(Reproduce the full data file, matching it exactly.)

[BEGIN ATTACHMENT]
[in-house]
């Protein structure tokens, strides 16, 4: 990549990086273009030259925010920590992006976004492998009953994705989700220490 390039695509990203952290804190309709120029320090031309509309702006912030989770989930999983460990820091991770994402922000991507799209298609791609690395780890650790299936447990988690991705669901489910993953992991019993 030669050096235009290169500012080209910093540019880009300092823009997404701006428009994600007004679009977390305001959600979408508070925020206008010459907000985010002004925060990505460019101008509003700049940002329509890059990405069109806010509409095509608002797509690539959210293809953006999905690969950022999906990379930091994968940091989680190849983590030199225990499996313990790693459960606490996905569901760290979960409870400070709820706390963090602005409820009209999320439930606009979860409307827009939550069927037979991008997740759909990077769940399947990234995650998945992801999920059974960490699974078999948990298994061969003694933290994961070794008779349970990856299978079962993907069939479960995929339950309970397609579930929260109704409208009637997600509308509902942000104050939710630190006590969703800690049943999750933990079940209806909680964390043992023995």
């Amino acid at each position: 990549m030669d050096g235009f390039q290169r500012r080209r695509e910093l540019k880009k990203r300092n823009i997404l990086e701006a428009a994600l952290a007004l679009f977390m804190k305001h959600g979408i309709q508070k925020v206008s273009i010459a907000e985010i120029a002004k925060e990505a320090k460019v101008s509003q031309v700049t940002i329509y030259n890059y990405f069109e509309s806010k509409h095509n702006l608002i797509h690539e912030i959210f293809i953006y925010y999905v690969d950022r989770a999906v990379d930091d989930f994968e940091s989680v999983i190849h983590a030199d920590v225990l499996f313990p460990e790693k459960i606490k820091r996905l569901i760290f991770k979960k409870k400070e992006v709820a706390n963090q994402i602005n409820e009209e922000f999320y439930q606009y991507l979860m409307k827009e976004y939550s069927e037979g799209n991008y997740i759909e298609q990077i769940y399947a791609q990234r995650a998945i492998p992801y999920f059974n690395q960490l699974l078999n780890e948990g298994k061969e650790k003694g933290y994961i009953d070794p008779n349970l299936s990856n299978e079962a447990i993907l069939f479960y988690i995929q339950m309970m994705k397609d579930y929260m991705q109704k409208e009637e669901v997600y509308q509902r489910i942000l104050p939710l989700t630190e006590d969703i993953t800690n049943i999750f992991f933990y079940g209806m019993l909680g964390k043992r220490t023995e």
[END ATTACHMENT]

[in-house]
């Protein structure tokens, strides 16, 4: 990549990086273009030259925010920590992006976004492998009953994705989700220490 390039695509990203952290804190309709120029320090031309509309702006912030989770989930999983460990820091991770994402922000991507799209298609791609690395780890650790299936447990988690991705669901489910993953992991019993 030669050096235009290169500012080209910093540019880009300092823009997404701006428009994600007004679009977390305001959600979408508070925020206008010459907000985010002004925060990505460019101008509003700049940002329509890059990405069109806010509409095509608002797509690539959210293809953006999905690969950022999906990379930091994968940091989680190849983590030199225990499996313990790693459960606490996905569901760290979960409870400070709820706390963090602005409820009209999320439930606009979860409307827009939550069927037979991008997740759909990077769940399947990234995650998945992801999920059974960490699974078999948990298994061969003694933290994961070794008779349970990856299978079962993907069939479960995929339950309970397609579930929260109704409208009637997600509308509902942000104050939710630190006590969703800690049943999750933990079940209806909680964390043992023995």
């Amino acid at each position: 990549m030669d050096g235009f390039q290169r500012r080209r695509e910093l540019k880009k990203r300092n823009i997404l990086e701006a428009a994600l952290a007004l679009f977390m804190k305001h959600g979408i309709q508070k925020v206008s273009i010459a907000e985010i120029a002004k925060e990505a320090k460019v101008s509003q031309v700049t940002i329509y030259n890059y990405f069109e509309s806010k509409h095509n702006l608002i797509h690539e912030i959210f293809i953006y925010y999905v690969d950022r989770a999906v990379d930091d989930f994968e940091s989680v999983i190849h983590a030199d920590v225990l499996f313990p460990e790693k459960i606490k820091r996905l569901i760290f991770k979960k409870k400070e992006v709820a706390n963090q994402i602005n409820e009209e922000f999320y439930q606009y991507l979860m409307k827009e976004y939550s069927e037979g799209n991008y997740i759909e298609q990077i769940y399947a791609q990234r995650a998945i492998p992801y999920f059974n690395q960490l699974l078999n780890e948990g298994k061969e650790k003694g933290y994961i009953d070794p008779n349970l299936s990856n299978e079962a447990i993907l069939f479960y988690i995929q339950m309970m994705k397609d579930y929260m991705q109704k409208e009637e669901v997600y509308q509902r489910i942000l104050p939710l989700t630190e006590d969703i993953t800690n049943i999750f992991f933990y079940g209806m019993l909680g964390k043992r220490t023995e």